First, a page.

Some accidental shootings are just the breaks!

Recently I wrote about the tragic accidental shooting of an innocent grandmother by a carjacking victim who happened to be a concealed carry permit holder, and who fired at the carjacker. At the time I said this:

Imagine if the same criminal had robbed a police officer who was inside the same house, and managed to carjack his police car. If the officer gave chase and opened fire, would he be facing charges? I doubt it. And if he did, the news media would not be blaming "the bullet."
It appears that they are planning to charge the carjacking victim (who is in jail) with homicide and the family wants him charged with murder.

A few days ago, Detroit police accidentally shot and killed a seven year old girl during a raid. A civil lawsuit has been filed, and while the attorney claims it wasn't accidental, no one is calling for criminal prosecution of the police officer whose bullet killed Aiyana Jones.

In either of these cases, the legal standard ought to be the same, right? So why are they so quick to jail and charge a civilian who shoots at a carjacker and hits someone else, but when a police officer mistakenly shoots an innocent person during a raid, that's just unfortunate?

I think there is a double standard here. My question is, should there be?

posted by Eric on 05.18.10 at 12:08 PM










Comments

There is a double standard and it should not exist, but government is a large collective and as such will always be more powerful than a single individual. It is not useful to ignore this fact or lament its existence. In general, if you chose to carry a firearm, it is best use it only as a last resort and only when someone's life is in imminent and serious danger. That said, there will always be mistakes and there should also be just consequences.

TomA   ·  May 18, 2010 1:42 PM

Same shit different day. Double standard has been SOP since day one of the inception of the first PD EVAH. And whenever anyone has pointed it out, both the government *and* the judiciary has come running to the aid to protect law enforcement with statements extolling the virtues of having to give more power/protection because LEOs "put their lives on the line everyday."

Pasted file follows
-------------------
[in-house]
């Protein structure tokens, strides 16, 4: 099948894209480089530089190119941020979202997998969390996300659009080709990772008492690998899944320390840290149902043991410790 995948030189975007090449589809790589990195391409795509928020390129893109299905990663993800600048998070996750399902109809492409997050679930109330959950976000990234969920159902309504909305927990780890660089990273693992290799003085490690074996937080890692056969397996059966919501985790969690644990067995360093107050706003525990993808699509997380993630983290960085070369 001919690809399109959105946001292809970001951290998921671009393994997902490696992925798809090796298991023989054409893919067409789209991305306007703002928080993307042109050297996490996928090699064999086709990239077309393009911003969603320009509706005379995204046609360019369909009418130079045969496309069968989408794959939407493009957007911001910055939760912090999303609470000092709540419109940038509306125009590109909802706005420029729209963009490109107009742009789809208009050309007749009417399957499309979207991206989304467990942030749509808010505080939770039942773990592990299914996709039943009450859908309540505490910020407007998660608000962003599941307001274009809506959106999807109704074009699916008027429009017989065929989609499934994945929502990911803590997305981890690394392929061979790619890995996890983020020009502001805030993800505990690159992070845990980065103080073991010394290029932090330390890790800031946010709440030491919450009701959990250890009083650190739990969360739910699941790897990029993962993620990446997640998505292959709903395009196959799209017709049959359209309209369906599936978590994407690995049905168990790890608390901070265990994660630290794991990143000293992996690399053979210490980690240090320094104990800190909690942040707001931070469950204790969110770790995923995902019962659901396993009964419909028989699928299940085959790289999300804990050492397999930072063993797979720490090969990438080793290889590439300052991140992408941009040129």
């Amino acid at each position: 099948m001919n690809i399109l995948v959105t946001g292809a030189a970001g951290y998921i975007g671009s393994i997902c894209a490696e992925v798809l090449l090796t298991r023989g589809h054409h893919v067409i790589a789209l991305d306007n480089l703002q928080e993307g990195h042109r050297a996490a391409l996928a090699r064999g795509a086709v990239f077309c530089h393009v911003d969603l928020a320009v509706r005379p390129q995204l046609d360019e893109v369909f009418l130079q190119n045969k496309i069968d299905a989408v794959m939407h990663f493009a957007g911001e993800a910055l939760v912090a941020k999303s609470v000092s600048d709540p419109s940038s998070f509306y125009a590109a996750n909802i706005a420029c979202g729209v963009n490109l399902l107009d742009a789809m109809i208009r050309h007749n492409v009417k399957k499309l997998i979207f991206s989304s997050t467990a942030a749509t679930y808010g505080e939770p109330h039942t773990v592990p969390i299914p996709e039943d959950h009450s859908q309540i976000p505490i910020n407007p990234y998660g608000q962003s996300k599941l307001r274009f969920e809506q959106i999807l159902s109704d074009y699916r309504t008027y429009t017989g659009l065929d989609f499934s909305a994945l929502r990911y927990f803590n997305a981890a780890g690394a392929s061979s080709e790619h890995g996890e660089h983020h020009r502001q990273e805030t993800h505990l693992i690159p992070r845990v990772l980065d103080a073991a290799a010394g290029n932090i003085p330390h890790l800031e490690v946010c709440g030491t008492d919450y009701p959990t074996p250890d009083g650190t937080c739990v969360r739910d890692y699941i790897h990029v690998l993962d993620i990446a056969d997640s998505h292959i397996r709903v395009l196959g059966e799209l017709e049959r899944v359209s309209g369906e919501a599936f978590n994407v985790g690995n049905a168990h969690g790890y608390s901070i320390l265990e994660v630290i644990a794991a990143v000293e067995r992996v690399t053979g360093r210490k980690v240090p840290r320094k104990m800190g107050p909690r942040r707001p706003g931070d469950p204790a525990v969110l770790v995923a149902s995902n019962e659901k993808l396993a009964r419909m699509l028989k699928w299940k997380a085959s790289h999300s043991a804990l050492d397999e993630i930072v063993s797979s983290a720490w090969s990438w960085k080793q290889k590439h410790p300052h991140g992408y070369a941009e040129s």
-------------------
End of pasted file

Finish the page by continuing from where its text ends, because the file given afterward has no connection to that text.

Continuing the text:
Case in point: If you take a long look at 4th Amendment search & seizure cases over the past 10 years alone, you'll see that the trend has been and continues to be to bestow even more power on law enforcement while decreasing accountability. We do, in fact, live in a police state, but since it hasn't been reported by the corporately consolidated media, no one but a few have noticed. And when anything is said about it by these people, the apologists immediately shout them down with cries of "but they put their lives on the line everyday." Like I said, same shit different day.

Peyton Farquhar   ·  May 18, 2010 3:19 PM

There should be a double standard, but it should run the other direction. A private citizen who is forced to defend himself with violence should be held to a lower standard than a trained police officers initiating a violent encounter.

Phelps   ·  May 18, 2010 4:38 PM

To Phelps:

I think Eric's post above is in reference to a legal standard under which the law will pertain to any act by any person, be they a member of law enforcement or a common citizen. Once a law becomes biased it loses its validity.

TomA   ·  May 18, 2010 6:30 PM

The establishment of Peel-model civil "police" in this country was a severe mistake from which it may never recover.

Regards,
Ric

Ric Locke   ·  May 19, 2010 12:45 AM

Great point, Eric.

And I bet you dollars to doughnuts the police were pushing the idea of prosecuting the carjacking victim.

TallDave   ·  May 19, 2010 11:31 AM

I am sick of the excuse we give some government workers: "if they had to contend with lawsuits they wouldn't be able to do their jobs"

My father, as a public defender, was constantly bombarded with post convition lawsuits. it didn't interfere with his job.

When these cops and prosecutors not only make mistakes but in some cases break the law, they should be subject to more than just administrative punishment, but be subject to criminal prosecution just like everyone else.

plutosdad   ·  May 19, 2010 12:28 PM

"post conviction" I meant.

plutosdad   ·  May 19, 2010 12:36 PM

As a CHL holder who often carries in public I don't think this is an example citizen use of a weapon that should be defended. The facts seem to be:
- Robber robs victim
- Robber flees in victims car
- Victim pursues robber
- Robber wrecks victims car and flees on foot
- Victim shoots at fleeing robber and kills innocent bystander

There are several problems here:
1. Victim broke one of the cardinal rules of weapon handling - know your target and what is beyond.